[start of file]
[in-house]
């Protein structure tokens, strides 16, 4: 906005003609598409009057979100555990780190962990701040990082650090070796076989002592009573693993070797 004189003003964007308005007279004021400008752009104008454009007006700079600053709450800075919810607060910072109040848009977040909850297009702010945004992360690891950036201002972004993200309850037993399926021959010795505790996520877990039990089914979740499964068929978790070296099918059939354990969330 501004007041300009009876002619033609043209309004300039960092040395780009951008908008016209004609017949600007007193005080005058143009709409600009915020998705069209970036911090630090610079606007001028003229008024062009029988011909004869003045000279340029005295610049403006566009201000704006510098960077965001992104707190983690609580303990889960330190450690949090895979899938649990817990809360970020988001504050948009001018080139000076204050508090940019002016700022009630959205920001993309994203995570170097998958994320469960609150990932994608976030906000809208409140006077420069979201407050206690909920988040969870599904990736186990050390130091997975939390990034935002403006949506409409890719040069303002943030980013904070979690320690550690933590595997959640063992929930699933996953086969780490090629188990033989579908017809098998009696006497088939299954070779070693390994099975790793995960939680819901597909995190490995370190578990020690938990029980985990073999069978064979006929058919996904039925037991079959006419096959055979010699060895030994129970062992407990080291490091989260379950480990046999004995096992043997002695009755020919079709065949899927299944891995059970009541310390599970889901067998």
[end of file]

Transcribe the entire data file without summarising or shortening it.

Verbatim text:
[in-house]
């Protein structure tokens, strides 16, 4: 906005003609598409009057979100555990780190962990701040990082650090070796076989002592009573693993070797 004189003003964007308005007279004021400008752009104008454009007006700079600053709450800075919810607060910072109040848009977040909850297009702010945004992360690891950036201002972004993200309850037993399926021959010795505790996520877990039990089914979740499964068929978790070296099918059939354990969330 501004007041300009009876002619033609043209309004300039960092040395780009951008908008016209004609017949600007007193005080005058143009709409600009915020998705069209970036911090630090610079606007001028003229008024062009029988011909004869003045000279340029005295610049403006566009201000704006510098960077965001992104707190983690609580303990889960330190450690949090895979899938649990817990809360970020988001504050948009001018080139000076204050508090940019002016700022009630959205920001993309994203995570170097998958994320469960609150990932994608976030906000809208409140006077420069979201407050206690909920988040969870599904990736186990050390130091997975939390990034935002403006949506409409890719040069303002943030980013904070979690320690550690933590595997959640063992929930699933996953086969780490090629188990033989579908017809098998009696006497088939299954070779070693390994099975790793995960939680819901597909995190490995370190578990020690938990029980985990073999069978064979006929058919996904039925037991079959006419096959055979010699060895030994129970062992407990080291490091989260379950480990046999004995096992043997002695009755020919079709065949899927299944891995059970009541310390599970889901067998």